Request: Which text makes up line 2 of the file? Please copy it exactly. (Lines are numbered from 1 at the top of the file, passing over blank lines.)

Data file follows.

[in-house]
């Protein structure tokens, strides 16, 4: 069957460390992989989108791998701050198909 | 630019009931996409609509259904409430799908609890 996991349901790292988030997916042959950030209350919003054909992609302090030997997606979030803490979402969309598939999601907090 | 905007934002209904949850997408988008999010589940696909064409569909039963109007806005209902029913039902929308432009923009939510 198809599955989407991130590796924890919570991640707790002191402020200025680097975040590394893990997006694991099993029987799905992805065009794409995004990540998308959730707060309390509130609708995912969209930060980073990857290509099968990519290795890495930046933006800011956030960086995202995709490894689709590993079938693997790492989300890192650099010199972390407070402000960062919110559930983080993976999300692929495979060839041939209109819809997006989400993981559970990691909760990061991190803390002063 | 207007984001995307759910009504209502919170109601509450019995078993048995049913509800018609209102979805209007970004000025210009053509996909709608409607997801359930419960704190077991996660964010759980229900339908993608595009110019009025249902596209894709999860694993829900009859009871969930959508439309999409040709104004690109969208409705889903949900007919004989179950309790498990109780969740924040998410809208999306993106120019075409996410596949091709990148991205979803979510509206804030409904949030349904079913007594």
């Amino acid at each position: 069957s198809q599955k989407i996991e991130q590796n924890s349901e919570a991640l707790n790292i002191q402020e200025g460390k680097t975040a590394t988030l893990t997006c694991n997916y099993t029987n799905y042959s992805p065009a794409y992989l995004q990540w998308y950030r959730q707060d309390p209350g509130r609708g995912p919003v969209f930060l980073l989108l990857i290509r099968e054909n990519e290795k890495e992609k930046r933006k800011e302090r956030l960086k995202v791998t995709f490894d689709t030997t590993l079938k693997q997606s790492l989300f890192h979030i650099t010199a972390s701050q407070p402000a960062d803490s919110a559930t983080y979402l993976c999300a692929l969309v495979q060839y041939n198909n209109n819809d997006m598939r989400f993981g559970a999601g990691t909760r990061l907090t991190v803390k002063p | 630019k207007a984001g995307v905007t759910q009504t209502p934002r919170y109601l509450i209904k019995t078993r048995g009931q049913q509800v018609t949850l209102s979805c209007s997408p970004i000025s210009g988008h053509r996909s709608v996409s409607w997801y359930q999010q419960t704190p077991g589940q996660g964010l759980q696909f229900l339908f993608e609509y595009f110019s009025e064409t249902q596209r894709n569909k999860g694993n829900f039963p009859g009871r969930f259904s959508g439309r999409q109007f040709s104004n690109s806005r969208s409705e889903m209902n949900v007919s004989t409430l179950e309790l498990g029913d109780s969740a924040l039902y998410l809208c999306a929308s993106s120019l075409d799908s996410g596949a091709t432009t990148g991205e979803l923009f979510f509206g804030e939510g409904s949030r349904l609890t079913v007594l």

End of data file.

């Protein structure tokens, strides 16, 4: 069957460390992989989108791998701050198909 | 630019009931996409609509259904409430799908609890 996991349901790292988030997916042959950030209350919003054909992609302090030997997606979030803490979402969309598939999601907090 | 905007934002209904949850997408988008999010589940696909064409569909039963109007806005209902029913039902929308432009923009939510 198809599955989407991130590796924890919570991640707790002191402020200025680097975040590394893990997006694991099993029987799905992805065009794409995004990540998308959730707060309390509130609708995912969209930060980073990857290509099968990519290795890495930046933006800011956030960086995202995709490894689709590993079938693997790492989300890192650099010199972390407070402000960062919110559930983080993976999300692929495979060839041939209109819809997006989400993981559970990691909760990061991190803390002063 | 207007984001995307759910009504209502919170109601509450019995078993048995049913509800018609209102979805209007970004000025210009053509996909709608409607997801359930419960704190077991996660964010759980229900339908993608595009110019009025249902596209894709999860694993829900009859009871969930959508439309999409040709104004690109969208409705889903949900007919004989179950309790498990109780969740924040998410809208999306993106120019075409996410596949091709990148991205979803979510509206804030409904949030349904079913007594």